Cap Crunch Leads To Trade Speculation
On March 1, Bruce Garrioch of The Ottawa Sun reported that New York Rangers’ General Manager Glen Sather was making phone calls regarding the possibility of trading RW Marian Gaborik. The rumor soon went haywire on the internet with many hockey pundits speculating that, despite scoring 40+ goals in two of his three seasons in the Big Apple, Gaborik could soon become expendable to the Blueshirts.
It is no secret that the Rangers are facing a salary-cap crunch following the season. It is expected that the 2013-14 cap will shrink to $64.3 million. The Rangers will have over $60 million tied up in 15 players (plus the Wade Redden buyout), with key cogs Ryan McDonagh, Derek Stepan and Carl Hagelin all restricted free agents due hefty raises. If Sather was to sign those three players at competitive rates, he would find himself more than $6 million over the cap ceiling with two roster spots still to be filled.
The Rangers’ defensive core or Mark Staal, Dan Girardi and Michael Del Zotto are already signed to reasonable contracts through next season. At $6.9 million per year, defending Vezina Trophy winning goaltender Henrik Lundqvist is the backbone of the franchise and not going anywhere.
Yet the Rangers’ off-season addition of Rick Nash puts the team with a top-heavy salary structure within their forward corps. With Nash due $7.8 million through 2017-18, Gaborik earning $7.5 million through 2013-14, and Brad Richards earning $6.667 million though 2019-20, New York will have over one-third of their 2013-14 cap paid to just three forwards.
Though the team has started to gel recently, winning five out of their past six games at the writing of this article, the three high-paid forwards have not led to the Rangers’ becoming an offensive juggernaut by any stretch of the imagination. Though it might have more to do with head coach John Tortorella’s commitment to team defense at all costs, the Rangers’ 53 goals only one game shy of the half-season mark merely ties them for second-to-last in the Eastern Conference.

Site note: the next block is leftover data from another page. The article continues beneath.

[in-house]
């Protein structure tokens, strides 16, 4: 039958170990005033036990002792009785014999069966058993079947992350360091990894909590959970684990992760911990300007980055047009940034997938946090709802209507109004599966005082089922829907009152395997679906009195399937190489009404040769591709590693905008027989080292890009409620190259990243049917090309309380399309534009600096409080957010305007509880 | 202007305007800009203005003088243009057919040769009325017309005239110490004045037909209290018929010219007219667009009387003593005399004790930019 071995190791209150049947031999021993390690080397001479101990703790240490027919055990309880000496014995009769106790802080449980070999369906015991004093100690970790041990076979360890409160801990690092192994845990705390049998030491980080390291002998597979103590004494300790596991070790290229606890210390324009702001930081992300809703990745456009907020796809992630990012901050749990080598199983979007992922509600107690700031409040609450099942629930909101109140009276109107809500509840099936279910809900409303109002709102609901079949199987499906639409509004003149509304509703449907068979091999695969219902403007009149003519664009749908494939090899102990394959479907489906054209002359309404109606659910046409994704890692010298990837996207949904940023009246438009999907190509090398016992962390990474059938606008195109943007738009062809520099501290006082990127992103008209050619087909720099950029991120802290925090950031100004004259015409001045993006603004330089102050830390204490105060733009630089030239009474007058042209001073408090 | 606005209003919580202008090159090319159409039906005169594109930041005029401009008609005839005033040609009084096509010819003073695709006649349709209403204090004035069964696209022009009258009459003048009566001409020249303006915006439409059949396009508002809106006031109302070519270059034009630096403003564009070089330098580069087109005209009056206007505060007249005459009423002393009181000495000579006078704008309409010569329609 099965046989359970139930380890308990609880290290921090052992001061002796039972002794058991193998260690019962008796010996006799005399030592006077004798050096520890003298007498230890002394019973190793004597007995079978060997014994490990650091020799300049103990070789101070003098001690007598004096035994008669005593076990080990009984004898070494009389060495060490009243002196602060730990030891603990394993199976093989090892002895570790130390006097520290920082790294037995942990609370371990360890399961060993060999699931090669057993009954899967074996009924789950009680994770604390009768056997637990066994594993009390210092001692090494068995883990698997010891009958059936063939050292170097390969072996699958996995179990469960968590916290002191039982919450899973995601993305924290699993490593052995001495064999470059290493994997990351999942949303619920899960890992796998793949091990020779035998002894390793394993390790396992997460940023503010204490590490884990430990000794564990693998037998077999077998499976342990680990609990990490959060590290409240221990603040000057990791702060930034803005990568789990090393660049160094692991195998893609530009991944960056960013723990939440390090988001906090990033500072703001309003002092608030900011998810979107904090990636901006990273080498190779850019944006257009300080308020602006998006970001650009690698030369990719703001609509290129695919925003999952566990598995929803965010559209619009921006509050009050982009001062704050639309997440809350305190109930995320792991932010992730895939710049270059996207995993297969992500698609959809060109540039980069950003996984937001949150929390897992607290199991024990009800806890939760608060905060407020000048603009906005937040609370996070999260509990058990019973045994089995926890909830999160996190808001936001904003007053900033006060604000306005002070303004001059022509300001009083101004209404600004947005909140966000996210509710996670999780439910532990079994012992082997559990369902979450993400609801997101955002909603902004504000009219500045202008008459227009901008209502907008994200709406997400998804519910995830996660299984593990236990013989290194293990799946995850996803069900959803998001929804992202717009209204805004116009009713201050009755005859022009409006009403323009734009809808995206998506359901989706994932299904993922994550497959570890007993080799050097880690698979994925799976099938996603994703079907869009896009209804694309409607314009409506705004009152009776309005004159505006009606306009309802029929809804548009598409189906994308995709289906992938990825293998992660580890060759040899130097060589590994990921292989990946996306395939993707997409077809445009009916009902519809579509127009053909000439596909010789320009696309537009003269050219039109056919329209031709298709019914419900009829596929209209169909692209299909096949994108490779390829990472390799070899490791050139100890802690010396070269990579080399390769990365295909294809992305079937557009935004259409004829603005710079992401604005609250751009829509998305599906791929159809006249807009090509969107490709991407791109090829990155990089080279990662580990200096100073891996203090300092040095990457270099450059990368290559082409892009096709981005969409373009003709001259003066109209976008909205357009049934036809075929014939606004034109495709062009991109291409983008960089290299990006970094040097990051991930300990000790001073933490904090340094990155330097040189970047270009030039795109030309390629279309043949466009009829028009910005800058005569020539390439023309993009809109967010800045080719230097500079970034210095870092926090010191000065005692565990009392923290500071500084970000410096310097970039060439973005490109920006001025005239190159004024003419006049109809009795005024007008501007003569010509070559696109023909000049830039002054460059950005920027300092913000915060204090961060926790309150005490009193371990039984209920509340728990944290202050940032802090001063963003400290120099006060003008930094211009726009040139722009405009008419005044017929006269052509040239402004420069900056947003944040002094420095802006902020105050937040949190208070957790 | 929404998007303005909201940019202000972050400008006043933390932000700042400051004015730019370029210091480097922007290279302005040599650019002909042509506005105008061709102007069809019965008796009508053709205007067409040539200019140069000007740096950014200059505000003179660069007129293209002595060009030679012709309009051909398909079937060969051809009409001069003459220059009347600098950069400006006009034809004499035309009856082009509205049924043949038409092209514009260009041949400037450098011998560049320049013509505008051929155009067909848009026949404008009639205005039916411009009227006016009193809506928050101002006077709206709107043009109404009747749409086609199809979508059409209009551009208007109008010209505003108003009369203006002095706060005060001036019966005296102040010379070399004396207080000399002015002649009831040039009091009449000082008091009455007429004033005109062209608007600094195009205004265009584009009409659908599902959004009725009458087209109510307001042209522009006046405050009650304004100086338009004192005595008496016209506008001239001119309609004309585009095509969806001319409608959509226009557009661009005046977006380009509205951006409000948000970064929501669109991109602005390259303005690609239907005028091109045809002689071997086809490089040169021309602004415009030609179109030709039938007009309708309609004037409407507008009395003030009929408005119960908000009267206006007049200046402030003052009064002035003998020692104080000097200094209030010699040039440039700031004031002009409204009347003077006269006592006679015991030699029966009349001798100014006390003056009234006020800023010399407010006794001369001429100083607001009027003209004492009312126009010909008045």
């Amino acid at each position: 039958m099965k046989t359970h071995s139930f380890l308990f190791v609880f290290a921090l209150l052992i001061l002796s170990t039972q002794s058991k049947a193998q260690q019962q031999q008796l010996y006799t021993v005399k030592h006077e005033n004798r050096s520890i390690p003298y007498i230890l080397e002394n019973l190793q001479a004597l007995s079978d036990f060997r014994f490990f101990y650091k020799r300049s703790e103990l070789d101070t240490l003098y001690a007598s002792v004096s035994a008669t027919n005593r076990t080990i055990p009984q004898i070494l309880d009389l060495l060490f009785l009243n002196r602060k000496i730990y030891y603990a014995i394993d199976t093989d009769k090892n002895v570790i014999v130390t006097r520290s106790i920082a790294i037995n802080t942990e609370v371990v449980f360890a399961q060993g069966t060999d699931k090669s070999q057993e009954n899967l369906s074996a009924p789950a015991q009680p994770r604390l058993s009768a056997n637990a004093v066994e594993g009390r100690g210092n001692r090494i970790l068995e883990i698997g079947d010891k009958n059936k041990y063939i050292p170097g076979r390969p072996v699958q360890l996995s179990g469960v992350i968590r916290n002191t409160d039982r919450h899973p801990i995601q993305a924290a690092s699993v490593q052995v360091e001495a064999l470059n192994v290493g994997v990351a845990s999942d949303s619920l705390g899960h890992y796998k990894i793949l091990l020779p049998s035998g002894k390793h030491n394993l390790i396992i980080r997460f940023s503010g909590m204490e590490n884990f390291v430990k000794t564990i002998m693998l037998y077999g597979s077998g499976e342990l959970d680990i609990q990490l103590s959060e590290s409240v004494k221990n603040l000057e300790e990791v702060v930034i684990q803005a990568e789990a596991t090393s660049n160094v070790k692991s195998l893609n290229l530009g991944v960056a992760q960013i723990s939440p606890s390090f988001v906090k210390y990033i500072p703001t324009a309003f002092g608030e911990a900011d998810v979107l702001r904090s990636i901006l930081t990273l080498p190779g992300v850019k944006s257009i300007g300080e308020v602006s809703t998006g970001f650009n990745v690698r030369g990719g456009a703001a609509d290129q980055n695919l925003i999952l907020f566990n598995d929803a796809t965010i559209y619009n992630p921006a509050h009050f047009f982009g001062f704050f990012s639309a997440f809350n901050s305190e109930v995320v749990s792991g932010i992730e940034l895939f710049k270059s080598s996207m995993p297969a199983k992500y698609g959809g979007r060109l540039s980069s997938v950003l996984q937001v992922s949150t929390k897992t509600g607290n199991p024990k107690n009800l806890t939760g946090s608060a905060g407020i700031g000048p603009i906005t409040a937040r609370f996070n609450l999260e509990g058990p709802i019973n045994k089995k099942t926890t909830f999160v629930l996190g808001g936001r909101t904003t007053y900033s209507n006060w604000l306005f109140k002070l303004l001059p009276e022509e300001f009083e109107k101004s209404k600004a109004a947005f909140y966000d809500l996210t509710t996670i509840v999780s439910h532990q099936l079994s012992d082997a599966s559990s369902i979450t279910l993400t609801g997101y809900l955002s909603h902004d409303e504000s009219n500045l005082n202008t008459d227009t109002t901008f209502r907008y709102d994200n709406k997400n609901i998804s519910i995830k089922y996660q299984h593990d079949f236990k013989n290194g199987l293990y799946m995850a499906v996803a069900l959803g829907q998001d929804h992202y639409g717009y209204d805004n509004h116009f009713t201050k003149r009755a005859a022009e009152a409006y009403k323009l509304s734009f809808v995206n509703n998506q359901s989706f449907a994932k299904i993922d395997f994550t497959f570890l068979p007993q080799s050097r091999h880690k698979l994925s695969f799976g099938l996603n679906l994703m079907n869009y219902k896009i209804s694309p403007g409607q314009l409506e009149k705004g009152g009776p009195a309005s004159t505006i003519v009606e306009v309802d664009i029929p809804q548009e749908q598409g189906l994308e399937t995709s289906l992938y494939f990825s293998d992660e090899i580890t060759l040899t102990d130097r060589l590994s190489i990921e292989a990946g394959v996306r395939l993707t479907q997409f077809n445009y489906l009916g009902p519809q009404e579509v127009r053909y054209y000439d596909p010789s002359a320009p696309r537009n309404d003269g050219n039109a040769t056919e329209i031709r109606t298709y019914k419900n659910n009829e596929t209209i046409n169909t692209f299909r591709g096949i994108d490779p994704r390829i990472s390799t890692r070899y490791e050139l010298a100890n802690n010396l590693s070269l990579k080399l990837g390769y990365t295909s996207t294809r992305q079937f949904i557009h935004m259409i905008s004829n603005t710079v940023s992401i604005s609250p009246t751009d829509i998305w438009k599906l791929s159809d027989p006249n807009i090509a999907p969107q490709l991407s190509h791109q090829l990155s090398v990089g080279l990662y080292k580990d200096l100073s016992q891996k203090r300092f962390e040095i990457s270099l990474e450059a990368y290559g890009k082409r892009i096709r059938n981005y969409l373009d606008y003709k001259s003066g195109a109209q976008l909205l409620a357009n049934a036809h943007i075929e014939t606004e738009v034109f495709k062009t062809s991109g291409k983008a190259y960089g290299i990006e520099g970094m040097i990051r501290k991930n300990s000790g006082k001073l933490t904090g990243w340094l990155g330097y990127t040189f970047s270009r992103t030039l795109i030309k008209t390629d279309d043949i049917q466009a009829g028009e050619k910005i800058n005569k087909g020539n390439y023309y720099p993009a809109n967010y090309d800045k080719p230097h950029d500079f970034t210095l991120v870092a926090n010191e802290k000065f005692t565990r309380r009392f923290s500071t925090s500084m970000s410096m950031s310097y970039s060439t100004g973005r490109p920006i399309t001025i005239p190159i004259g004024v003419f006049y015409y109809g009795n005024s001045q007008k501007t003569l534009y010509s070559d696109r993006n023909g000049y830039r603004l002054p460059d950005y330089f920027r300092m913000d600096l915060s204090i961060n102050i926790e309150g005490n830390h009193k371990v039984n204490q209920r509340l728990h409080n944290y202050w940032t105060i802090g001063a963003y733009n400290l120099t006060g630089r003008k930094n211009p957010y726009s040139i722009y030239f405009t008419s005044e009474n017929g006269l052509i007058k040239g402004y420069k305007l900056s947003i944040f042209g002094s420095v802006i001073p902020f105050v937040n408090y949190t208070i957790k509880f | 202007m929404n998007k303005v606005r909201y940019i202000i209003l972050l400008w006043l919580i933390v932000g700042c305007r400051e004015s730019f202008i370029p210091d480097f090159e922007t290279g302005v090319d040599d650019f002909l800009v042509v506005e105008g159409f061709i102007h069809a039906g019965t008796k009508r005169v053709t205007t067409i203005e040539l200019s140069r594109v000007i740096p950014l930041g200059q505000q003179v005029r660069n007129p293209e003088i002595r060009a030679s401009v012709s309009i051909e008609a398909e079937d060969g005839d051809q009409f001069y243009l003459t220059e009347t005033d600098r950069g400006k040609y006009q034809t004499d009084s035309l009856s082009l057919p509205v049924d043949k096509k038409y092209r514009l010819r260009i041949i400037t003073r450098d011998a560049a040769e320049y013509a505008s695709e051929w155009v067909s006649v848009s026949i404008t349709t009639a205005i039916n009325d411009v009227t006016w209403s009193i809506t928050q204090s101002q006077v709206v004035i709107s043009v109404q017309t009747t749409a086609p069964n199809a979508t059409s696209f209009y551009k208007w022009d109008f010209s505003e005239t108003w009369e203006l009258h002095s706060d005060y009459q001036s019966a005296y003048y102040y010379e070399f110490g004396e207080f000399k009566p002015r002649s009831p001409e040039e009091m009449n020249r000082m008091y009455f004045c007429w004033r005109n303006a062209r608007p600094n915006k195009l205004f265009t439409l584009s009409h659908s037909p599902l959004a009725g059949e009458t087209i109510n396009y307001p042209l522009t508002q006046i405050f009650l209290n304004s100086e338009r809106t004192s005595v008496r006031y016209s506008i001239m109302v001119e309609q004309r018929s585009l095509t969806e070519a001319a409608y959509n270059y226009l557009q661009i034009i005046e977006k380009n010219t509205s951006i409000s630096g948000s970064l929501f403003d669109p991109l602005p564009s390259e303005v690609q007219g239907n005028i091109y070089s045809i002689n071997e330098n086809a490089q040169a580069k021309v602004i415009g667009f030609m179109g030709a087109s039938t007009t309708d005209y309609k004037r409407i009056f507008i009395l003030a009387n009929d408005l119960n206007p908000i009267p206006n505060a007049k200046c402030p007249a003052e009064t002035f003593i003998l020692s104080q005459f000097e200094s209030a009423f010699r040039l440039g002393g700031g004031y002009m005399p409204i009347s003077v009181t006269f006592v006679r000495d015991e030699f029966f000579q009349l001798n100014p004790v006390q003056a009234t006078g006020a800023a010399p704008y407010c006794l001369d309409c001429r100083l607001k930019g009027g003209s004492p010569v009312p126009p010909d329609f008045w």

The Rangers’ quest for depth on the blueline and some more grit at forward is shackled by their inability to add salary. These factors have led to the aforementioned speculation of a Gaborik deal. Gaborik not only has the talent to acquire a trade return of a top-four defenseman and second-line power forward, but the jettisoning of his $7.5 million salary would offer GM Sather a great deal of wiggle-room under the cap both for this season and the upcoming off-season.
Why Gaborik Will Not Be Dealt (This Year)
All of these factors are things Sather will be forced to examine closely following the season. It is important to note, however, that what is on Sather’s mind right now is winning the Stanley Cup this year, and the Rangers are certainly in contention. The team which made it to the Eastern Conference finals last year is largely intact and even stronger with the addition of Rick Nash. Gaborik’s breakaway speed and sniper’s scoring touch gives the Rangers a game-breaking forward on each of their top two lines. That, combined with a terrific blueline top-four and perhaps the best goaltender in the world in Henrik Lundqvist, easily puts the Rangers in the conversation with Boston and Pittsburgh for the top team in the east come playoff time. There is no way that trading Gaborik now could make the team better. If they have one flaw, it is scoring goals, and over the past three seasons no one on the roster, not even Nash, has been more proficient at that than the gifted Gaborik.